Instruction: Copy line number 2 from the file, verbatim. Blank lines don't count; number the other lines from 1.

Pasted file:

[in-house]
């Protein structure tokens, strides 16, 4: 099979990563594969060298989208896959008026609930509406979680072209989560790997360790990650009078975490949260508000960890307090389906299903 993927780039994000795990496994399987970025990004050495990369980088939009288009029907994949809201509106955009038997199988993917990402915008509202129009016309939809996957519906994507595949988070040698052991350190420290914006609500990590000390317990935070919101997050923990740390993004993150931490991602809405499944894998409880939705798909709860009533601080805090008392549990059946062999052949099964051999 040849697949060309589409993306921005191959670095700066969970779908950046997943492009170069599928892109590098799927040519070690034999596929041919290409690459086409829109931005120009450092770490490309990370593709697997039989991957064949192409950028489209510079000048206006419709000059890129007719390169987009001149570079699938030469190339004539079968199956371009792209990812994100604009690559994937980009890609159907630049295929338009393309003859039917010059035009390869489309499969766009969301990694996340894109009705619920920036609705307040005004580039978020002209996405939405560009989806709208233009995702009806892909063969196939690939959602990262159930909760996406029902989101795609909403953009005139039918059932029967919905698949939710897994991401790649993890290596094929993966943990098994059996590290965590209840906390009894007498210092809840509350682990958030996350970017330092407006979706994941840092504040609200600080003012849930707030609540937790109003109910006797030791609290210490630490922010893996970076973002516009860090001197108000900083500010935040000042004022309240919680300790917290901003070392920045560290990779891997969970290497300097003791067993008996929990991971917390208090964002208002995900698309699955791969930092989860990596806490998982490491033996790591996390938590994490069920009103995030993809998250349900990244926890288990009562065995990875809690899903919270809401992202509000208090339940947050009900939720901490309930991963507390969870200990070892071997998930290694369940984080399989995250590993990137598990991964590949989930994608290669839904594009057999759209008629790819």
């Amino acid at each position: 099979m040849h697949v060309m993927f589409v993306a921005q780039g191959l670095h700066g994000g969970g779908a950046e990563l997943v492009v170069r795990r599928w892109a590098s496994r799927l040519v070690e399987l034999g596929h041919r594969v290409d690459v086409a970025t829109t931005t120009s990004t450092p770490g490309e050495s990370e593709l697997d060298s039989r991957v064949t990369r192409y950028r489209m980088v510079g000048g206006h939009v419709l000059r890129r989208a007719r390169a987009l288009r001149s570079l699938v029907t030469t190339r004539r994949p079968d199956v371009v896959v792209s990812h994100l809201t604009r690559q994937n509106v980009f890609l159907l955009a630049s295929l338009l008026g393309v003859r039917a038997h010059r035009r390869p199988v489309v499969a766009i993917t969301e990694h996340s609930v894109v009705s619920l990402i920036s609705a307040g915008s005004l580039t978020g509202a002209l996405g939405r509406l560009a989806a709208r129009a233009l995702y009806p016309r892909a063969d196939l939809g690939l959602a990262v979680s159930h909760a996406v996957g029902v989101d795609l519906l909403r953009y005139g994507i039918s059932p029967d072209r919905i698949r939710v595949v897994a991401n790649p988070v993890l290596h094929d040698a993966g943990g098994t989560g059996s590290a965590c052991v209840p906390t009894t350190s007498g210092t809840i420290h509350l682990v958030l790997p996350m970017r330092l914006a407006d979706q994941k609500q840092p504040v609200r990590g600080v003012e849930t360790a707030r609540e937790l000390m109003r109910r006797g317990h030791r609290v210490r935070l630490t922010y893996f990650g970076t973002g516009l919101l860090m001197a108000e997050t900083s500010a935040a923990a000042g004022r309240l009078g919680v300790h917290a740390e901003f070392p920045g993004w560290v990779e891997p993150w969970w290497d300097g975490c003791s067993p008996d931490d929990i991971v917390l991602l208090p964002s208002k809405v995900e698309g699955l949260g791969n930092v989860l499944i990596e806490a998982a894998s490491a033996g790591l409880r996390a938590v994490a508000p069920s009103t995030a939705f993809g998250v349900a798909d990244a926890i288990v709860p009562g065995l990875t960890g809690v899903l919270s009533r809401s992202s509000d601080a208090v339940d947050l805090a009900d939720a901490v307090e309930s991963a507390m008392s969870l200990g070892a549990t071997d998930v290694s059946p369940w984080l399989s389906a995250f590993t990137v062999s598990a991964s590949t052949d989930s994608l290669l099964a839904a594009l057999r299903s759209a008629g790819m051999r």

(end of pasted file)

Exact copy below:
């Protein structure tokens, strides 16, 4: 099979990563594969060298989208896959008026609930509406979680072209989560790997360790990650009078975490949260508000960890307090389906299903 993927780039994000795990496994399987970025990004050495990369980088939009288009029907994949809201509106955009038997199988993917990402915008509202129009016309939809996957519906994507595949988070040698052991350190420290914006609500990590000390317990935070919101997050923990740390993004993150931490991602809405499944894998409880939705798909709860009533601080805090008392549990059946062999052949099964051999 040849697949060309589409993306921005191959670095700066969970779908950046997943492009170069599928892109590098799927040519070690034999596929041919290409690459086409829109931005120009450092770490490309990370593709697997039989991957064949192409950028489209510079000048206006419709000059890129007719390169987009001149570079699938030469190339004539079968199956371009792209990812994100604009690559994937980009890609159907630049295929338009393309003859039917010059035009390869489309499969766009969301990694996340894109009705619920920036609705307040005004580039978020002209996405939405560009989806709208233009995702009806892909063969196939690939959602990262159930909760996406029902989101795609909403953009005139039918059932029967919905698949939710897994991401790649993890290596094929993966943990098994059996590290965590209840906390009894007498210092809840509350682990958030996350970017330092407006979706994941840092504040609200600080003012849930707030609540937790109003109910006797030791609290210490630490922010893996970076973002516009860090001197108000900083500010935040000042004022309240919680300790917290901003070392920045560290990779891997969970290497300097003791067993008996929990991971917390208090964002208002995900698309699955791969930092989860990596806490998982490491033996790591996390938590994490069920009103995030993809998250349900990244926890288990009562065995990875809690899903919270809401992202509000208090339940947050009900939720901490309930991963507390969870200990070892071997998930290694369940984080399989995250590993990137598990991964590949989930994608290669839904594009057999759209008629790819």